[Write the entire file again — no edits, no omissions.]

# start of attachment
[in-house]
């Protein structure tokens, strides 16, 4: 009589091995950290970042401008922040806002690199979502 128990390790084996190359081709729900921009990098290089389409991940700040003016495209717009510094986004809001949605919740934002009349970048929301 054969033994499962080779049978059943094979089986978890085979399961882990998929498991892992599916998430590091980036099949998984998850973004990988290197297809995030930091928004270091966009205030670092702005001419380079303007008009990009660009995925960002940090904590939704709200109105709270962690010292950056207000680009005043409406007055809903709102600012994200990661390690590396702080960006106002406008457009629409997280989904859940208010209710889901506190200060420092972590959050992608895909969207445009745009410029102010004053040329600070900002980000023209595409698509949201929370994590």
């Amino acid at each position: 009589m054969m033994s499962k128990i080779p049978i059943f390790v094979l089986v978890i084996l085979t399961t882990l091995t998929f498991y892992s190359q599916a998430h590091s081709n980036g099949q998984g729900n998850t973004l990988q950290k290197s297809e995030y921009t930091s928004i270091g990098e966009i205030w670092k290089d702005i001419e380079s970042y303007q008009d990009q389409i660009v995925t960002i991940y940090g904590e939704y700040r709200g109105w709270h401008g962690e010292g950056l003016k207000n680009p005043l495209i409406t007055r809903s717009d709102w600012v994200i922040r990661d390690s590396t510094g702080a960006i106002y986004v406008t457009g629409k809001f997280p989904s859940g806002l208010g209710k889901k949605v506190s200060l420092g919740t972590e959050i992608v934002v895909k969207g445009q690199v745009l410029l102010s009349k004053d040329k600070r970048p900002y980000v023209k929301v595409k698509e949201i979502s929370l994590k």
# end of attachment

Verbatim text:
[in-house]
């Protein structure tokens, strides 16, 4: 009589091995950290970042401008922040806002690199979502 128990390790084996190359081709729900921009990098290089389409991940700040003016495209717009510094986004809001949605919740934002009349970048929301 054969033994499962080779049978059943094979089986978890085979399961882990998929498991892992599916998430590091980036099949998984998850973004990988290197297809995030930091928004270091966009205030670092702005001419380079303007008009990009660009995925960002940090904590939704709200109105709270962690010292950056207000680009005043409406007055809903709102600012994200990661390690590396702080960006106002406008457009629409997280989904859940208010209710889901506190200060420092972590959050992608895909969207445009745009410029102010004053040329600070900002980000023209595409698509949201929370994590």
């Amino acid at each position: 009589m054969m033994s499962k128990i080779p049978i059943f390790v094979l089986v978890i084996l085979t399961t882990l091995t998929f498991y892992s190359q599916a998430h590091s081709n980036g099949q998984g729900n998850t973004l990988q950290k290197s297809e995030y921009t930091s928004i270091g990098e966009i205030w670092k290089d702005i001419e380079s970042y303007q008009d990009q389409i660009v995925t960002i991940y940090g904590e939704y700040r709200g109105w709270h401008g962690e010292g950056l003016k207000n680009p005043l495209i409406t007055r809903s717009d709102w600012v994200i922040r990661d390690s590396t510094g702080a960006i106002y986004v406008t457009g629409k809001f997280p989904s859940g806002l208010g209710k889901k949605v506190s200060l420092g919740t972590e959050i992608v934002v895909k969207g445009q690199v745009l410029l102010s009349k004053d040329k600070r970048p900002y980000v023209k929301v595409k698509e949201i979502s929370l994590k």